“For me the best answer is not in words but in measurements.” -Elena Aprile

If you want to find dark matter directly, your best hope is to gather a tremendous number of nucleons for it to interact with, wait an incredibly long period of time, and devise a device surrounding it capable of detecting even a single potential collision while distinguishing it from any background signals. That was the exact idea behind LUX, the Large Underground Xenon detector.

A diagram of the LUX detector. Image credit: LUX Collaboration, diagram by David Taylor, James White and Carlos Faham.

A diagram of the LUX detector. Image credit: LUX Collaboration, diagram by David Taylor, James White and Carlos Faham.

After a 20 month run with more than a third of a ton of liquid Xenon inside, the LUX collaboration has released their final results. Not only did they achieve four times the sensitivity they anticipated, but they didn’t detect a single event. This eliminates most models of WIMP dark matter, including from scenarios like supersymmetry and extra dimensions.

The exclusion bounds on dark matter-neutron scattering released today, July 21, 2016, by the LUX collaboration. Image credit: C. Nehrkorn, W. To, S. Haselschwardt, retrieved from A. Manalaysay’s talk.

The exclusion bounds on dark matter-neutron scattering released today, July 21, 2016, by the LUX collaboration. Image credit: C. Nehrkorn, W. To, S. Haselschwardt, retrieved from A. Manalaysay’s talk.

Go get the full story, the results, quotes from collaboration members and the implications of it all today!

Comments

  1. #1 Elle H.C.
    July 21, 2016

    What’s the difference with this one, and the one to detect proton decay, such as the kamiokande? They look very much like the same thing, except for the ‘filling’.

    BTW it is a pitty that they can’t place such a detector next to the LHC, to check if the collisions would generate waves that travel through the medium, be it the Higgs, Dark Matter or SpaceTime.

  2. #2 Denier
    United States
    July 21, 2016

    @Ethan wrote:

    It is highly unlikely that whatever dark matter is, in light of the LUX results, will be produced at the LHC.

    Won’t be produced or won’t be detected? If not produced, then why?

  3. #3 MobiusKlein
    July 23, 2016

    If produced, the would be detected by the energy missing from the particles the do detect. If you play pool and there is an invisible ball on the table, you can figure out when you hit it.

    If I understand right, allowed Dark Matter particles are outside the energy levels the LHC runs at.

  4. #4 Elle H.C.
    July 24, 2016

    @MobiusKlein,

    If you play pool and there is an invisible ball on the table, you can figure out when you hit it.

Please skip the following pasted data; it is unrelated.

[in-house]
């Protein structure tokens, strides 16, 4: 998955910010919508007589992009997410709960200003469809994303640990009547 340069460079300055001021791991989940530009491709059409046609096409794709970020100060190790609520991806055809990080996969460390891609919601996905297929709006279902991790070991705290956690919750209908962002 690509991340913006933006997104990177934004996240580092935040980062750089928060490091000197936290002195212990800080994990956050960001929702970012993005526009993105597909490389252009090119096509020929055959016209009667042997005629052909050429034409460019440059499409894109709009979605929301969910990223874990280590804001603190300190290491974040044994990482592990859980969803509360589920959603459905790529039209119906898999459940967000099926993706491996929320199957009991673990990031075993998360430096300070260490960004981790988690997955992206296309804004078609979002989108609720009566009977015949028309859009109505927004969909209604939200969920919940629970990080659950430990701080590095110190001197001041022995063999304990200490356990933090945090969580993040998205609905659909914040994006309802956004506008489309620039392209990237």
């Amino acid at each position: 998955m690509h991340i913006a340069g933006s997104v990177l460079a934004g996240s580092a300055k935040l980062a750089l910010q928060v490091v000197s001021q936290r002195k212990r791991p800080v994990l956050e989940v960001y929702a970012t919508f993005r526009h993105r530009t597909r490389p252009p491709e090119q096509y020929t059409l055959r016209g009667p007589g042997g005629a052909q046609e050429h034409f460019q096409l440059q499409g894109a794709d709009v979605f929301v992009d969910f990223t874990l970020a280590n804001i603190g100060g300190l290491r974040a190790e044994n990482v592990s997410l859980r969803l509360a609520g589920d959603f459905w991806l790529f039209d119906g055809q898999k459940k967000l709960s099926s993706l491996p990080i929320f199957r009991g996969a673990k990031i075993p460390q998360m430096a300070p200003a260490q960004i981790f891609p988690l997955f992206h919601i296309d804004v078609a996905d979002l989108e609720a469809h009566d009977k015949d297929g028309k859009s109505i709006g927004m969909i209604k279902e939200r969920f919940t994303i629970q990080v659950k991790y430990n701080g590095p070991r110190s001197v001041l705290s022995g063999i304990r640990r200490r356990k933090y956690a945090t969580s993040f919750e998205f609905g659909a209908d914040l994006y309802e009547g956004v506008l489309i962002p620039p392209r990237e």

What if the ‘invisible ball’ is made of Fire and your other balls run just right through it; and you can’t measure the change in temperature due to leeway or lack sensitivity of your measurement tools; only the momentum of the balls is observed, but not a change temperature? The devil is in the details.

    It seems that you can’t use something like this LUX sensor at the LHC due to too much ‘noise’.

  5. #5 Narad
    July 24, 2016

    If I understand right, allowed Dark Matter particles are outside the energy levels the LHC runs at.

    Well, “allowed” in the sense of SUSY-predicted WIMPs, which were supposed to be ~100 GeV. It’s OK, the goalposts are rail-mounted at this point.

  6. #6 Tom
    July 24, 2016

    This null result again confirms that DM to be the aether of our time. If LUX-Zeppelin does not find DM, what then? What’s the alternative?
    IMO, it’s really time to seriously consider MOG now. One of the strongest argument against MOG has been the Bullet Cluster data. However, Moffat has recently published a paper that shows that MOG explains that data. See http://www.perimeterinstitute.ca/personal/jbrownstein/mog/prediction/

    and

    https://arxiv.org/abs/1606.09128.

    In fact, Moffat claims that MOG explains *all* the cosmological data collected so far. It’s time to seriously consider MOG as an alternative to DM.

  7. #7 Tom
    July 24, 2016

    A very nice summary of Moffat’s MOG work that explains the cosmological data *without* DM is given here:

    http://www.johnwmoffat.com/pdfs/Miami2014.pdf

  8. #8 Wow
    July 25, 2016

    “This null result again confirms that DM to be the aether of our time.”

    Nope, it doesn’t.

    “Being visible” isn’t a requirement of dark matter. Being an absolute frame of reference WAS a requirement of aether.

  9. #9 Wow
    July 25, 2016

    “It’s OK, the goalposts are rail-mounted at this point.”

    Chelle doesn’t ascribe to the outmoded idea of goalposts. They’re too limiting. Amorphous nonstatements and claims are much more amenable to chelle’s “argument”, therefore they supercede any rational desire to know what is being discussed in concrete and stable terms.

  10. #10 Elle H.C.
    July 25, 2016

    Wow,

    Narad’s reply was addressed to MobiusKlein.

  11. #11 Narad
    July 25, 2016

    This null result again confirms that DM to be the aether of our time.

    That’s an odd thing to say.

    If LUX-Zeppelin does not find DM, what then? What’s the alternative?

    Um, off the top of my head, non-WIMP dark matter.

    IMO, it’s really time to seriously consider MOG now.

    Meaning what? You have at least one practical test already.

    It’s time to seriously consider MOG as an alternative to DM.

    Simply repeating this incantation does not add semantic content.

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